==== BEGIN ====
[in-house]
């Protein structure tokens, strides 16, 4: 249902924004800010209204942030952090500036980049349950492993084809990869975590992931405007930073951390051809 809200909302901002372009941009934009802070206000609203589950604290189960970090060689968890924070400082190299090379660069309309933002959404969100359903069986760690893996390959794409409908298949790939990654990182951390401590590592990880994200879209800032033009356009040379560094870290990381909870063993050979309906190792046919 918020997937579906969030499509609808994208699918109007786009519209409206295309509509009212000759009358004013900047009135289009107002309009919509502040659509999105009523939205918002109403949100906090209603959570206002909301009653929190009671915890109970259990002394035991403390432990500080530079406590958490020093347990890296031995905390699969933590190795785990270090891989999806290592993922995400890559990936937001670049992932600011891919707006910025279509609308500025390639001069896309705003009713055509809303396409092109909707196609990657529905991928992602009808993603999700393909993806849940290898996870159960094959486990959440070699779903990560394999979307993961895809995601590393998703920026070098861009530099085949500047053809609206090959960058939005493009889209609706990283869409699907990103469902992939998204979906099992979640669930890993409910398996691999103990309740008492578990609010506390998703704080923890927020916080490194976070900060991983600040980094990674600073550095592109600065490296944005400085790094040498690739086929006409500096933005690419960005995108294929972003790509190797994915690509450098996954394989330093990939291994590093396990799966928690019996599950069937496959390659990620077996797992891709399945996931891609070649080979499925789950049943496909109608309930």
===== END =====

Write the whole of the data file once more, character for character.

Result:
[in-house]
């Protein structure tokens, strides 16, 4: 249902924004800010209204942030952090500036980049349950492993084809990869975590992931405007930073951390051809 809200909302901002372009941009934009802070206000609203589950604290189960970090060689968890924070400082190299090379660069309309933002959404969100359903069986760690893996390959794409409908298949790939990654990182951390401590590592990880994200879209800032033009356009040379560094870290990381909870063993050979309906190792046919 918020997937579906969030499509609808994208699918109007786009519209409206295309509509009212000759009358004013900047009135289009107002309009919509502040659509999105009523939205918002109403949100906090209603959570206002909301009653929190009671915890109970259990002394035991403390432990500080530079406590958490020093347990890296031995905390699969933590190795785990270090891989999806290592993922995400890559990936937001670049992932600011891919707006910025279509609308500025390639001069896309705003009713055509809303396409092109909707196609990657529905991928992602009808993603999700393909993806849940290898996870159960094959486990959440070699779903990560394999979307993961895809995601590393998703920026070098861009530099085949500047053809609206090959960058939005493009889209609706990283869409699907990103469902992939998204979906099992979640669930890993409910398996691999103990309740008492578990609010506390998703704080923890927020916080490194976070900060991983600040980094990674600073550095592109600065490296944005400085790094040498690739086929006409500096933005690419960005995108294929972003790509190797994915690509450098996954394989330093990939291994590093396990799966928690019996599950069937496959390659990620077996797992891709399945996931891609070649080979499925789950049943496909109608309930």